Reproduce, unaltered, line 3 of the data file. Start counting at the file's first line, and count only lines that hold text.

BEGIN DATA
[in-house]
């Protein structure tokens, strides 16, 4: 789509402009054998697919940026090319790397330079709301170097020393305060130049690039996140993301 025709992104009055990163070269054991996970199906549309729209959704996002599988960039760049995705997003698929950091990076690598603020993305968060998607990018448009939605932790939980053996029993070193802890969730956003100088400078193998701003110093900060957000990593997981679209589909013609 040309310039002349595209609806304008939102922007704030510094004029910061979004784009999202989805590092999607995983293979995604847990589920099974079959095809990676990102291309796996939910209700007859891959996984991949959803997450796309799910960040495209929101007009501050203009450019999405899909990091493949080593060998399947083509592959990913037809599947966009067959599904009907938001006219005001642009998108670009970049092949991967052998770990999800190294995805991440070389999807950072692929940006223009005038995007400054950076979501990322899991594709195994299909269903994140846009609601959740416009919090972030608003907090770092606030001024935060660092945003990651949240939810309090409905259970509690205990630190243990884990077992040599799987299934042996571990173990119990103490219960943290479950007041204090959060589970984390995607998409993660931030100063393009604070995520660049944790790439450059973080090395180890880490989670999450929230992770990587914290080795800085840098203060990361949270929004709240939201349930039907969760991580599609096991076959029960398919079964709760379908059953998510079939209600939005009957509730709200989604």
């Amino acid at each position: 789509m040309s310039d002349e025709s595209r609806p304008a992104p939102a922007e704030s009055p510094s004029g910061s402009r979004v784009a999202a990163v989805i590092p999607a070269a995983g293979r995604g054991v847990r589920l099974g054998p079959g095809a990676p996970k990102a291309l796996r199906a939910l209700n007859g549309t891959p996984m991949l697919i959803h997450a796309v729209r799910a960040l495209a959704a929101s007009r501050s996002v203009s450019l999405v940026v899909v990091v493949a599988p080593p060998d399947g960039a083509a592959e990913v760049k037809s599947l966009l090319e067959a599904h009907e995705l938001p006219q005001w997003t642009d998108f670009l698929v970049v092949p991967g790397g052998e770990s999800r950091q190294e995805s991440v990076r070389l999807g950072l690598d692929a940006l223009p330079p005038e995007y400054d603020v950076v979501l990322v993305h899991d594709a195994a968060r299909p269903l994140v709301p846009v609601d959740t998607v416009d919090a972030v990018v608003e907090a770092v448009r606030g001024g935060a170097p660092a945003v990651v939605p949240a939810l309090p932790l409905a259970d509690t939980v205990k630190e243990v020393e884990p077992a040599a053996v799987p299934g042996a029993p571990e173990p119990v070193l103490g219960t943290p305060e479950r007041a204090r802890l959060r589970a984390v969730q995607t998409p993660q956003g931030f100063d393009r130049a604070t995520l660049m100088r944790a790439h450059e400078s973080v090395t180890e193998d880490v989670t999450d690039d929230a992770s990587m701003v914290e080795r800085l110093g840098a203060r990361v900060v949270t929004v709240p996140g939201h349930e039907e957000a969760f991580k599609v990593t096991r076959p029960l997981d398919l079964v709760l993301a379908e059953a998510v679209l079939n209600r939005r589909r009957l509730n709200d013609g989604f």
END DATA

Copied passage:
């Amino acid at each position: 789509m040309s310039d002349e025709s595209r609806p304008a992104p939102a922007e704030s009055p510094s004029g910061s402009r979004v784009a999202a990163v989805i590092p999607a070269a995983g293979r995604g054991v847990r589920l099974g054998p079959g095809a990676p996970k990102a291309l796996r199906a939910l209700n007859g549309t891959p996984m991949l697919i959803h997450a796309v729209r799910a960040l495209a959704a929101s007009r501050s996002v203009s450019l999405v940026v899909v990091v493949a599988p080593p060998d399947g960039a083509a592959e990913v760049k037809s599947l966009l090319e067959a599904h009907e995705l938001p006219q005001w997003t642009d998108f670009l698929v970049v092949p991967g790397g052998e770990s999800r950091q190294e995805s991440v990076r070389l999807g950072l690598d692929a940006l223009p330079p005038e995007y400054d603020v950076v979501l990322v993305h899991d594709a195994a968060r299909p269903l994140v709301p846009v609601d959740t998607v416009d919090a972030v990018v608003e907090a770092v448009r606030g001024g935060a170097p660092a945003v990651v939605p949240a939810l309090p932790l409905a259970d509690t939980v205990k630190e243990v020393e884990p077992a040599a053996v799987p299934g042996a029993p571990e173990p119990v070193l103490g219960t943290p305060e479950r007041a204090r802890l959060r589970a984390v969730q995607t998409p993660q956003g931030f100063d393009r130049a604070t995520l660049m100088r944790a790439h450059e400078s973080v090395t180890e193998d880490v989670t999450d690039d929230a992770s990587m701003v914290e080795r800085l110093g840098a203060r990361v900060v949270t929004v709240p996140g939201h349930e039907e957000a969760f991580k599609v990593t096991r076959p029960l997981d398919l079964v709760l993301a379908e059953a998510v679209l079939n209600r939005r589909r009957l509730n709200d013609g989604f």